Tag Archives: airships

Review of INDIE Ebook Ichor Well – Book 3 of the Free Wrench series by Joseph R. Lallo #Brainfluffbookreview #IchorWellbookreview

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Himself recommended this series as an enjoyable steampunk romp – however, I picked up the third book by mistake!

Ever since Nita Graus left her homeland and joined the crew of the Wind Breaker, the reputation of the airship and its crew has been growing. The destruction of the mighty dreadnought, the escape from the legendary Skykeep, and the inexplicable ability to remain hidden from the ever-watchful eye of the Fug Folk have combined to make her and her fellow crew the stuff of legend. Alas, legendary heroes cannot exist for long without attracting a worthy villain. Luscious P. Alabaster strives to be just that foe.

Although I crashed mid-way into this series, I can report that not only did I manage to pick up all the relevant plotpoints without any undue floundering – I also finished this book with a firm resolve to go back and read the first two books. This is a world riven by political conflict since a catastrophic pollution event covered part of the planet’s surface with the fug – a purple-tinged smog that changes all who first came into contact with it. Those who live within the fug regard everyone else with contempt and arrogance as their own intellectual abilities have been boosted – not that it makes them any more likeable or wiser…

Unchanged humanity still manages to survive. Some eke out a living below ground in subterranean communities and others live above the pollution in airships, plying trade and destroying those who come looking for them. Those on the Wind Breaker are hardily accustomed to the continual freezing winds and the cold conditions the accompany high altitudes, but they are confronted with another major problem – it is becoming increasingly impossible to get hold of the fuel that powers the airship. I enjoyed the relationship amongst the crew – there were friction points and the Captain, in particular, makes a point of being grumpy. But then he regularly has to helm for several days and nights in a row without any sleep as no one else has his instincts when the going gets tough. However, there is also plenty of enjoyable snark and some unexpressed feelings that make the mix of strong characters entertaining and readable.

Meanwhile, Luscious P. Alabaster is determined to make a name for himself. Blessed with untold wealth and great family connections, he is convinced that destiny has chosen him to become the most famous man, ever. The man who destroys the infamous Wind Breaker – so he puts in place a cunning plan to snare the airship and her despicable crew. I loved this outrageously pompous antagonist, which is unusual, because generally anti-heroes and antagonist-based stories aren’t my thing. However, Lallo’s depiction of this character is a mixture of pantomime villain and a real drive to be remembered for this daring deed that certainly worked for me.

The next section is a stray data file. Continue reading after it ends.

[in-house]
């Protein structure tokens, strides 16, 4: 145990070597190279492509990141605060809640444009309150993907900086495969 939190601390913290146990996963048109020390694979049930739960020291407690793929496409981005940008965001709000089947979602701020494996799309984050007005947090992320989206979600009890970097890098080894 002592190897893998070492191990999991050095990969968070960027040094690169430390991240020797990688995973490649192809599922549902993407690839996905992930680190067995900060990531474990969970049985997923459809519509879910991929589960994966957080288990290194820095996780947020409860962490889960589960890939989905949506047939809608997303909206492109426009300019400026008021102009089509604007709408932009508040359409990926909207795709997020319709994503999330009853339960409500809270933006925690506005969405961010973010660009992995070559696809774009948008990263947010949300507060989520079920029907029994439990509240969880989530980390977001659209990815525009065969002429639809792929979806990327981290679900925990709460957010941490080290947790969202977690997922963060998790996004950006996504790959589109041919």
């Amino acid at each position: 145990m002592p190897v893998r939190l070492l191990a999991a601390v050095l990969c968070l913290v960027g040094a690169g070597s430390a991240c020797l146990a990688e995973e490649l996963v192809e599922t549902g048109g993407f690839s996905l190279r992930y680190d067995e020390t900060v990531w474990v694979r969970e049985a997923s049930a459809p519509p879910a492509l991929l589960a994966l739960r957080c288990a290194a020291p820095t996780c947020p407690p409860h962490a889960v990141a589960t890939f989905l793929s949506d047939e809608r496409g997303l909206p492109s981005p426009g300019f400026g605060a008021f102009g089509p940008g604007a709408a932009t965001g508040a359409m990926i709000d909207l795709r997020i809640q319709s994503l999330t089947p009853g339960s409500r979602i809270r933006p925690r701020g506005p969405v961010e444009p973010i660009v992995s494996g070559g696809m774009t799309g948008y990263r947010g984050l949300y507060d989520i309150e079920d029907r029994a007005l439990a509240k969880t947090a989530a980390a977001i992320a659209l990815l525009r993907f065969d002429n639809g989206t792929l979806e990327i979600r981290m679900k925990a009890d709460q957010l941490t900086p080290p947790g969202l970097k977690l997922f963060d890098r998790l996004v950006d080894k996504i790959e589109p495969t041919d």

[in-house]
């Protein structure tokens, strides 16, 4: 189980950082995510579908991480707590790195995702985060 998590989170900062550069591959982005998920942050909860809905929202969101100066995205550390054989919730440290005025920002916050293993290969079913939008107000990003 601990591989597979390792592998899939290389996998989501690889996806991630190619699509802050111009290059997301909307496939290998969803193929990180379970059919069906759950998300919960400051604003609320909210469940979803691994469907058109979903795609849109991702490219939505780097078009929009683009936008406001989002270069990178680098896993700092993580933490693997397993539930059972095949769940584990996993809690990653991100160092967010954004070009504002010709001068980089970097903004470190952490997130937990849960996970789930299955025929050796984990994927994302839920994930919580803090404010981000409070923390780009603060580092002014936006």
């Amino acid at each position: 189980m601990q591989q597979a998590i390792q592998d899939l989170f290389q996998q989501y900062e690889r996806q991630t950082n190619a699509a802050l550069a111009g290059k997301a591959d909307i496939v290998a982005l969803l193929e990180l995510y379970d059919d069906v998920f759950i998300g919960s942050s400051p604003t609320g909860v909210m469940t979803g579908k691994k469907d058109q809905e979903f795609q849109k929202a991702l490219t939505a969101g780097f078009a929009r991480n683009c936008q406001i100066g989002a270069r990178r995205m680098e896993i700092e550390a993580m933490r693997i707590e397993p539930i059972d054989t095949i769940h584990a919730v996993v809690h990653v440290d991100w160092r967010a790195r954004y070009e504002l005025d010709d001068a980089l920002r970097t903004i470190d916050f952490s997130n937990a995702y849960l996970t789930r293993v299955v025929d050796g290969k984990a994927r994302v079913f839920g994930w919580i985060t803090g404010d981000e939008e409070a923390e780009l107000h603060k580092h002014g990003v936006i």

The denouement was an exciting page-turner as the plan took several unexpected twists, with some lovely reveals about the world, turning some of the previous information on its head – I love it when that happens… I’m looking forward to reading the other books in this entertaining series, which is highly recommended for fans of enjoyable steampunk adventure.
8/10

Monday Post – 10th December, 2018 #Brainfluffbookblog #NotaSundayPost

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This is part of the weekly meme over at the Caffeinated Reviewer, where book bloggers can share the books and blogs they have written.

This week has been a busy one, winding up my Creative Writing class and teaching Tim until after Christmas. I am hoping that during the break I can regain my health and stamina. My wonderful writing buddy, Mhairi and I also completed our tax returns – she comes over and we tackle them together, which makes the whole process a lot more fun and a lot less scary. It was one of those chores we’d planned to do much earlier this autumn, but I’d had to postpone as I wasn’t feeling well enough.

Other than that, I’ve started buying Christmas and birthday pressies as far too many family members saw fit to get themselves born in December, including my mother, daughter and number one grandchild. This weekend I had the grandchildren stay over for the first time in over two months – it will be the last time I’ll see them before Christmas – and we had a great time. We all went shopping yesterday morning, started decorating the house in the afternoon and went out for a Chinese meal at our favourite restaurant in the evening. So Sunday morning we spent a lazy morning recovering, before Oscar tackled the Christmas tree, while Frankie experimented with different looks. It seemed far too soon that I had to load them back into the car, ready to take them home yesterday afternoon and then sank onto the sofa, too tired to move for the rest of the evening. Hence being a day late…

Last week I read:

Ichor Well – Book 3 of the Free-Wrench series by Joseph Lallo
Ever since Nita Graus left her homeland and joined the crew of the Wind Breaker, the reputation of the airship and its crew has been growing. The destruction of the mighty dreadnought, the escape from the legendary Skykeep, and the inexplicable ability to remain hidden from the ever-watchful eye of the Fug Folk have combined to make her and her fellow crew the stuff of legend. Alas, legendary heroes cannot exist for long without attracting a worthy villain. Luscious P. Alabaster strives to be just that foe.
This steampunk adventure is great fun – though it’s a real shame that I mistakenly tucked into the third book in the series. However, I’ll be backtracking to the first two books, because I really enjoyed this one.

 

Six of Crows – Book 1 of the Six of Crows series by Leigh Bardugo
Ketterdam: a bustling hub of international trade where anything can be had for the right price–and no one knows that better than criminal prodigy Kaz Brekker. Kaz is offered a chance at a deadly heist that could make him rich beyond his wildest dreams. But he can’t pull it off alone…